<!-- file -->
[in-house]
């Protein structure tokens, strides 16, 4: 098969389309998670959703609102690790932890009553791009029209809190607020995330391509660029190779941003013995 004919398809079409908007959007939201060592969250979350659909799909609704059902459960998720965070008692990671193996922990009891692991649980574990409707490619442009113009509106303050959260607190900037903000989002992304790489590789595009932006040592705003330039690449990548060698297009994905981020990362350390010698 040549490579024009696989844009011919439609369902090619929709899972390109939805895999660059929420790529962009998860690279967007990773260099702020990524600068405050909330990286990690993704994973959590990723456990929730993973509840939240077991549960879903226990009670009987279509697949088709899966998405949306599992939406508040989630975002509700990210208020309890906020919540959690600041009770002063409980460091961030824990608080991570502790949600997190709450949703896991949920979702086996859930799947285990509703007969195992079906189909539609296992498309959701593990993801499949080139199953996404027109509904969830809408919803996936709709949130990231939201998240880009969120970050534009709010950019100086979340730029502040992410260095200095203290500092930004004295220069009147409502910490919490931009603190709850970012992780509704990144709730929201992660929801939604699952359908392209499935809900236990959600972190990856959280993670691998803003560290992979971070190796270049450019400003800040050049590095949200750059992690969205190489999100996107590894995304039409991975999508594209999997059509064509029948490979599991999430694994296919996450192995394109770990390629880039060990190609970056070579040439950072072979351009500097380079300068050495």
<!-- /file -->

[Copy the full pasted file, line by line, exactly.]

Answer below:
[in-house]
């Protein structure tokens, strides 16, 4: 098969389309998670959703609102690790932890009553791009029209809190607020995330391509660029190779941003013995 004919398809079409908007959007939201060592969250979350659909799909609704059902459960998720965070008692990671193996922990009891692991649980574990409707490619442009113009509106303050959260607190900037903000989002992304790489590789595009932006040592705003330039690449990548060698297009994905981020990362350390010698 040549490579024009696989844009011919439609369902090619929709899972390109939805895999660059929420790529962009998860690279967007990773260099702020990524600068405050909330990286990690993704994973959590990723456990929730993973509840939240077991549960879903226990009670009987279509697949088709899966998405949306599992939406508040989630975002509700990210208020309890906020919540959690600041009770002063409980460091961030824990608080991570502790949600997190709450949703896991949920979702086996859930799947285990509703007969195992079906189909539609296992498309959701593990993801499949080139199953996404027109509904969830809408919803996936709709949130990231939201998240880009969120970050534009709010950019100086979340730029502040992410260095200095203290500092930004004295220069009147409502910490919490931009603190709850970012992780509704990144709730929201992660929801939604699952359908392209499935809900236990959600972190990856959280993670691998803003560290992979971070190796270049450019400003800040050049590095949200750059992690969205190489999100996107590894995304039409991975999508594209999997059509064509029948490979599991999430694994296919996450192995394109770990390629880039060990190609970056070579040439950072072979351009500097380079300068050495």